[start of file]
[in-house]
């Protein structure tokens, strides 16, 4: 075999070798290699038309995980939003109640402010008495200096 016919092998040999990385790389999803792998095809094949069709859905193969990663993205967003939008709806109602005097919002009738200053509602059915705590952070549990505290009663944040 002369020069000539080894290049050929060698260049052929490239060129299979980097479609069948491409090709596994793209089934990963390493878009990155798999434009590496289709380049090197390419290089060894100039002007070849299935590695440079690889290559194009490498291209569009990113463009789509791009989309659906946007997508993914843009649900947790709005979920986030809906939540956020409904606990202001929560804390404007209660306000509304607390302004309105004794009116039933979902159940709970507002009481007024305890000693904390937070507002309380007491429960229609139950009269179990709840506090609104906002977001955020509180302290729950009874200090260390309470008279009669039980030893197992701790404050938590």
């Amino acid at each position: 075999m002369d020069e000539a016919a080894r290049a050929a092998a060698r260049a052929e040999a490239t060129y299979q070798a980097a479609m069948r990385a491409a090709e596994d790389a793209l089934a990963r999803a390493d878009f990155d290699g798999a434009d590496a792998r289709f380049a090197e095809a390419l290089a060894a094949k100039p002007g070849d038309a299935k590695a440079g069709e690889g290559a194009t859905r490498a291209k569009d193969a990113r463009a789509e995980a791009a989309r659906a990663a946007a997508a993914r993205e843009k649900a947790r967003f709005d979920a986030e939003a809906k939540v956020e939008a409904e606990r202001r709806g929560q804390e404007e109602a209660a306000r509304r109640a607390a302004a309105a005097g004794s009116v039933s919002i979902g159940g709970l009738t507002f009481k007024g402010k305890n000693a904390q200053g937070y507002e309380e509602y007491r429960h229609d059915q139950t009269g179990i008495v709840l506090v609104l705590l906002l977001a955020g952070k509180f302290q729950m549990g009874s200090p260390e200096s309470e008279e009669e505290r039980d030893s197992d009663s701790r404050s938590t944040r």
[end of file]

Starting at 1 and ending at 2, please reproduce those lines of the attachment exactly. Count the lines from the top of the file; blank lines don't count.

[in-house]
């Protein structure tokens, strides 16, 4: 075999070798290699038309995980939003109640402010008495200096 016919092998040999990385790389999803792998095809094949069709859905193969990663993205967003939008709806109602005097919002009738200053509602059915705590952070549990505290009663944040 002369020069000539080894290049050929060698260049052929490239060129299979980097479609069948491409090709596994793209089934990963390493878009990155798999434009590496289709380049090197390419290089060894100039002007070849299935590695440079690889290559194009490498291209569009990113463009789509791009989309659906946007997508993914843009649900947790709005979920986030809906939540956020409904606990202001929560804390404007209660306000509304607390302004309105004794009116039933979902159940709970507002009481007024305890000693904390937070507002309380007491429960229609139950009269179990709840506090609104906002977001955020509180302290729950009874200090260390309470008279009669039980030893197992701790404050938590």